Best Friends: Should Children Have Them?

Everyone can remember having at least one best friend in the course of their childhood, but the question of whether or not the nature of having a best friend is a fundamentally sound one has struck the minds of pupil’s teachers across the UK.

It is a natural process for many youngsters, seeking for companionship whilst undergoing their early steps into education; but there are growing concerns that by having one best friend, it ostracises other children from interacting with them. As such, there are a number of schools that are encouraging their pupils to have many “good friends” instead.

It hasn’t been the first time that schools have given children the “no best friend rule” – in modern teaching, it has become widely acknowledged for tutors to encourage group-playing, rather than tightly-knit bonds.

For many however, the concept of forming special relationships is a fundamentally human process.

Relationships Expert Judi James explained thus: “Children have usually had extensive bonding with at least one parent, so when they first go to school, they are used to being part of a double act, so it’s only natural that they want to seek out a best friend.

“It’s probably a bit of fear and a survival instinct. It makes them feel more secure, it’s easier to face the world when there are two of you and it validates your behaviour, and who you are,” she says.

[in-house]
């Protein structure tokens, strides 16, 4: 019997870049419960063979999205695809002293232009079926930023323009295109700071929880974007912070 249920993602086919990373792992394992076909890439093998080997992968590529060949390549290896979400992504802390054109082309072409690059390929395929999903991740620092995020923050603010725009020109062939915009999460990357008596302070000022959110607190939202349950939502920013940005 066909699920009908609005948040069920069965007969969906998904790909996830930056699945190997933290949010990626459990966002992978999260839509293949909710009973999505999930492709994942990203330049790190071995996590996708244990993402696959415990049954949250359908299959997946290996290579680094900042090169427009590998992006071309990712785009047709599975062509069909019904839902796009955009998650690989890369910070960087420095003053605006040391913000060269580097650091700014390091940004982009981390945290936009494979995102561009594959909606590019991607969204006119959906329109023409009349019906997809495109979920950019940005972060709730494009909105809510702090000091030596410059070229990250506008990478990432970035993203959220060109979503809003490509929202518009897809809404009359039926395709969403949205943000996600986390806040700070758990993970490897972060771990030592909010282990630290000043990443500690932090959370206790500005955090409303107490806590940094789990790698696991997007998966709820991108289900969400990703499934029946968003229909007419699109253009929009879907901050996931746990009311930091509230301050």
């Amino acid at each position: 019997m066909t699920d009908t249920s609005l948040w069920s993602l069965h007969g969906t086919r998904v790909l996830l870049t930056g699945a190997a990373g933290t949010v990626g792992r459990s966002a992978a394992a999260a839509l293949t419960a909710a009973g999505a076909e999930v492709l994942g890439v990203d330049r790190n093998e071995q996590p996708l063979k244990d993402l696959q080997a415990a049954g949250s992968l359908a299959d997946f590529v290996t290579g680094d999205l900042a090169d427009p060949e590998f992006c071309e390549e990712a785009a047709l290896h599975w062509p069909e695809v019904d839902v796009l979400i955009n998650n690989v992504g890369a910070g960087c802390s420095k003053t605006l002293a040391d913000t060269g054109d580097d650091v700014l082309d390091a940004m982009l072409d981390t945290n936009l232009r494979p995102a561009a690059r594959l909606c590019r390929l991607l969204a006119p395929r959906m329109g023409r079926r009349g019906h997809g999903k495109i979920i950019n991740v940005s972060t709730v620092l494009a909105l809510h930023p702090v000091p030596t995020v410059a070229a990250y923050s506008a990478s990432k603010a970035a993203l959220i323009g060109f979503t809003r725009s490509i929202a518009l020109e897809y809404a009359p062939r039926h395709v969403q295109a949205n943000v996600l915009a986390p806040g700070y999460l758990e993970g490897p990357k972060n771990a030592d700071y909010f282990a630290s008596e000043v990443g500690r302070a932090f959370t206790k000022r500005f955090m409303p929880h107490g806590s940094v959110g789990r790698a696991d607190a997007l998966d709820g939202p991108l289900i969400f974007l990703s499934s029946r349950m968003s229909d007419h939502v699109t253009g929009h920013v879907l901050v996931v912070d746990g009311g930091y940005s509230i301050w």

There are growing concerns for critics and philosophers that the concept of banning best friends will stunt children emotionally, which will consequently mean that they will have little to no understanding of how to cope with future complications. The mistake, they suggest, lies in the fact that an adult’s emotions will differ significantly from that of a child’s.

So is there a science behind childhood bonds?

“If we buy our child a pet, there’s a likelihood it will die, but we want them to be able to form a bond with an animal. We get married knowing it could end in divorce.” James explained, “Yes, a child might fall out with their best friend, they might get jilted, their best friend might move away – but that’s not a reason to keep relationships at arms length. Children have to learn to survive socially.”

Comments are closed.